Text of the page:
One of the most used areas of your property, the driveway is also the first thing visitors, and even passers-by, notice so it has to be installed with both visual appeal and durability in mind. The material you choose will play the pivotal role in how your driveway looks and functions. There are several factors to consider when deciding on the best option for your driveway. We’ll take a look at how the most popular driveway materials perform in terms of installation and maintenance cost, as well as durability and aesthetics.
Installation cost is often the most important factor when choosing a driveway material. Ranked from least expensive to most high-end, the most popular driveway materials would look like this:
- Gravel. This is your most budget-friendly option but keep in mind that, as straightforward as it may seem, proper gravel driveway installation involves a lot more than just throwing some crushed rock on top of your soil.
- Asphalt. The material itself is a rather low-end purchase and the installation process is fairly quick - you can use you asphalt driveway on the same day that you’ve had it installed.
- Concrete is another cost-effective option but unlike asphalt, the installation process may take up to a week.
- Paver stones or bricks provide a steady foundation but they are the most expensive option, both in material and in installation costs, as each paver stone needs to be laid individually.
Apart from upkeep on a daily basis, you also need to consider expected lifespan of each material. At one point, sooner or later, they will all need to be replaced. The important thing to consider here is how far in time this will happen.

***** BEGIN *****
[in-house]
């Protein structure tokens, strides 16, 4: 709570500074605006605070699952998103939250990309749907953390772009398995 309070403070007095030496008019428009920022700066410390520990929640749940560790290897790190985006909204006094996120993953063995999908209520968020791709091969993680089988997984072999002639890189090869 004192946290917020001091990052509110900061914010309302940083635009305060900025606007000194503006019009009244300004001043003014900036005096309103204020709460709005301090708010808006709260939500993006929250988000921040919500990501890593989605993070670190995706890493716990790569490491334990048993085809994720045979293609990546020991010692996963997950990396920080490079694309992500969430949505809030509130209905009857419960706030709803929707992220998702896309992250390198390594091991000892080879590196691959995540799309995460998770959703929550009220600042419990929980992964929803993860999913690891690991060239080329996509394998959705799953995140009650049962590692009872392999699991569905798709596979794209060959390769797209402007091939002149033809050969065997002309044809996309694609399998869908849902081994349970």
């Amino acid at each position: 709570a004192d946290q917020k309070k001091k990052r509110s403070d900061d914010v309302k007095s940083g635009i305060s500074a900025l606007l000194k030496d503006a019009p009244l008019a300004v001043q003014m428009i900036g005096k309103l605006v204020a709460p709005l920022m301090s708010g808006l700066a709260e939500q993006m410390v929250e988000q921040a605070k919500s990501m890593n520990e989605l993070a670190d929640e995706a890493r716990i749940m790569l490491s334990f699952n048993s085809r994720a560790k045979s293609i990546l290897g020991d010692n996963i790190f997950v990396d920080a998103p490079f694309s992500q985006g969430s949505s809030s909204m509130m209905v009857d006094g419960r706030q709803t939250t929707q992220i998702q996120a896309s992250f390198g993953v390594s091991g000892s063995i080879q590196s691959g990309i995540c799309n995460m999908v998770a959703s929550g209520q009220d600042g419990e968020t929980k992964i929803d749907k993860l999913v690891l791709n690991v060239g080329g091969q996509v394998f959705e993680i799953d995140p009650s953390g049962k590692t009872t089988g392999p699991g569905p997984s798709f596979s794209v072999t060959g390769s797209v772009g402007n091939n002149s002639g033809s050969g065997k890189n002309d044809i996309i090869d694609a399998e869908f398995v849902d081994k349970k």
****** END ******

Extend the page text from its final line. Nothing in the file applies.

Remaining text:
Pavers require the most expensive installation but they pay off in the long run with the least amount of maintenance, as paver stones can be replaced individually without affecting other sections of the driveway. A paved driveway can serve you for a good 20 years and, with the proper weed control, the lawn is unlikely to creep onto the driveway.
Concrete may serve you up to 30 years following a professional installation. What you need to consider for concrete is the fact that it does crack in extreme weather and is prone to staining and discolouration from oils and chemicals.
Asphalt requires more upkeep mainly because it needs to be resealed every few years to maintain its look. Also, its lifespan is relatively short - sometimes less than a decade, as the surface can become uneven over time.
Gravel driveways are the cheapest to install but the hardest to maintain. They require not only regular weeding but annual filling in of ruts and depressions, which are the result of stones displacing.
The aesthetic aspect is a strictly individual concept but in general, a paver driveway is considered to be the option which most enhances kerb appeal. An alternative is the stamped concrete which is designed to mimic the look of bricks or pavers in a solid, dyed concrete slab, so you get the touch of elegance of pavers at the affordable price of concrete. Gravel driveways are not usually considered the best-looking option but well-maintained gravel driveways blend perfectly with traditional properties, giving off a rustic feel.
Originally pioneered in the US, resin bound aggregates came to the UK market about 25 years ago. These are naturally coloured and dust-free aggregates bonded onto a resin coat. The material can be laid over new or existing concrete or tarmac, creating the effect of gravel but without the inconvenience of loose gravel stones. Resin bound surfaces are made from natural stones in a variety of colours and textures. These surfaces are perfectly smooth, slip-resistant and wheelchair-friendly. They have a long lifespan, easy installation processs - usually within a single day, and require little to no maintenance. This is also a UV stable material which does not stain from oil or fuel spillages. In terms of aesthetics, it allows for versatile colours and patterns, bespoke designs, and even logos. The surface is highly permeable - which means no water ponding, and can be used not only for driveways but also in splashback areas around swimming pools.
Information was provided by the experts at http://www.landscapinglondonuk.co.uk/